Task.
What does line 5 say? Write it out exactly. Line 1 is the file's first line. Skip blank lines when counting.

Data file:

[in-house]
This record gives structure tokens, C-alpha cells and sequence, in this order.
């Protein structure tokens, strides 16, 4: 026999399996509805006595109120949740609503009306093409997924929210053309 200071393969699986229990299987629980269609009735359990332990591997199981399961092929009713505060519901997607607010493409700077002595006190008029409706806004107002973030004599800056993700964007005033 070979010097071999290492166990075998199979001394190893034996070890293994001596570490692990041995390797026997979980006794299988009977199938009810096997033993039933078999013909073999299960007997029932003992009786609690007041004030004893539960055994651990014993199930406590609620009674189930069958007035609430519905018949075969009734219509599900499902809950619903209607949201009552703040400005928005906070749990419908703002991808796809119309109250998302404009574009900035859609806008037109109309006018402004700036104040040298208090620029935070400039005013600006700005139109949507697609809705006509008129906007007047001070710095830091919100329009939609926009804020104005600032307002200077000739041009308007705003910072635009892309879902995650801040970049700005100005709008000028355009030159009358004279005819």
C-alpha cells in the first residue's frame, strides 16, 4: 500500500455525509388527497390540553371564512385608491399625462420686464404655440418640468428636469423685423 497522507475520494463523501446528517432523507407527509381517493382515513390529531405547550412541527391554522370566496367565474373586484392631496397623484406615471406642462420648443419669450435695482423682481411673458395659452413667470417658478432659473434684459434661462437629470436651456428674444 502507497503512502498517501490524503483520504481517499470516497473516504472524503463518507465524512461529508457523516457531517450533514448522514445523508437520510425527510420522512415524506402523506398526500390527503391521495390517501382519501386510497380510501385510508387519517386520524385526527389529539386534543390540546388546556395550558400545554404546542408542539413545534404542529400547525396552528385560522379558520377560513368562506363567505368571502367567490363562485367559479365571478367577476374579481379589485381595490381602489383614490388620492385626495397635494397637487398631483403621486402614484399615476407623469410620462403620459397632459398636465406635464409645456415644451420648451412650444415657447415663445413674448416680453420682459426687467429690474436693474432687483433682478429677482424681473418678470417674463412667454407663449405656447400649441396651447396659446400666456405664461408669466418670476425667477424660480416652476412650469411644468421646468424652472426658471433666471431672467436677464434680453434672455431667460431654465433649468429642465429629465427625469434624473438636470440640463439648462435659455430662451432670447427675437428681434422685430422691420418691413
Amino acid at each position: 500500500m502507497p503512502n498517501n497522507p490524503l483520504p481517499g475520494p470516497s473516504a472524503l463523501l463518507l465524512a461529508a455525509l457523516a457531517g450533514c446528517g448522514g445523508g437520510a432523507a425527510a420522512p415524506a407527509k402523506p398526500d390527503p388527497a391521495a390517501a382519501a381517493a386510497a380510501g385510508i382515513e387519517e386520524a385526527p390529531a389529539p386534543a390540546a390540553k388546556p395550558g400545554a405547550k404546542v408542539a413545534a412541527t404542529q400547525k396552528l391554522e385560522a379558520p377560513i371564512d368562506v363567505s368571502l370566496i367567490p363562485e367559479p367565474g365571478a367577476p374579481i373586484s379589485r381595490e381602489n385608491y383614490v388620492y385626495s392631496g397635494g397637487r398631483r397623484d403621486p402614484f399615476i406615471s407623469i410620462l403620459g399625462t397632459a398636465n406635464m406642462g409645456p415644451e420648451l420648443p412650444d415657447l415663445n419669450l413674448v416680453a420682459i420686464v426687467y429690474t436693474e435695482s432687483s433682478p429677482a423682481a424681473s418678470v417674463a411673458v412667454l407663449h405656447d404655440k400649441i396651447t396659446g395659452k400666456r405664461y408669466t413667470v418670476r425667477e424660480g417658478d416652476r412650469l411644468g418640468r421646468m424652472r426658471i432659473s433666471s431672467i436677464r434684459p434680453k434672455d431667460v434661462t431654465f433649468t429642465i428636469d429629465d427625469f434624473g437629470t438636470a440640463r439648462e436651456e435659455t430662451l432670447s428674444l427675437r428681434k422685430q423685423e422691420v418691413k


Amino acid at each position: 500500500m502507497p503512502n498517501n497522507p490524503l483520504p481517499g475520494p470516497s473516504a472524503l463523501l463518507l465524512a461529508a455525509l457523516a457531517g450533514c446528517g448522514g445523508g437520510a432523507a425527510a420522512p415524506a407527509k402523506p398526500d390527503p388527497a391521495a390517501a382519501a381517493a386510497a380510501g385510508i382515513e387519517e386520524a385526527p390529531a389529539p386534543a390540546a390540553k388546556p395550558g400545554a405547550k404546542v408542539a413545534a412541527t404542529q400547525k396552528l391554522e385560522a379558520p377560513i371564512d368562506v363567505s368571502l370566496i367567490p363562485e367559479p367565474g365571478a367577476p374579481i373586484s379589485r381595490e381602489n385608491y383614490v388620492y385626495s392631496g397635494g397637487r398631483r397623484d403621486p402614484f399615476i406615471s407623469i410620462l403620459g399625462t397632459a398636465n406635464m406642462g409645456p415644451e420648451l420648443p412650444d415657447l415663445n419669450l413674448v416680453a420682459i420686464v426687467y429690474t436693474e435695482s432687483s433682478p429677482a423682481a424681473s418678470v417674463a411673458v412667454l407663449h405656447d404655440k400649441i396651447t396659446g395659452k400666456r405664461y408669466t413667470v418670476r425667477e424660480g417658478d416652476r412650469l411644468g418640468r421646468m424652472r426658471i432659473s433666471s431672467i436677464r434684459p434680453k434672455d431667460v434661462t431654465f433649468t429642465i428636469d429629465d427625469f434624473g437629470t438636470a440640463r439648462e436651456e435659455t430662451l432670447s428674444l427675437r428681434k422685430q423685423e422691420v418691413k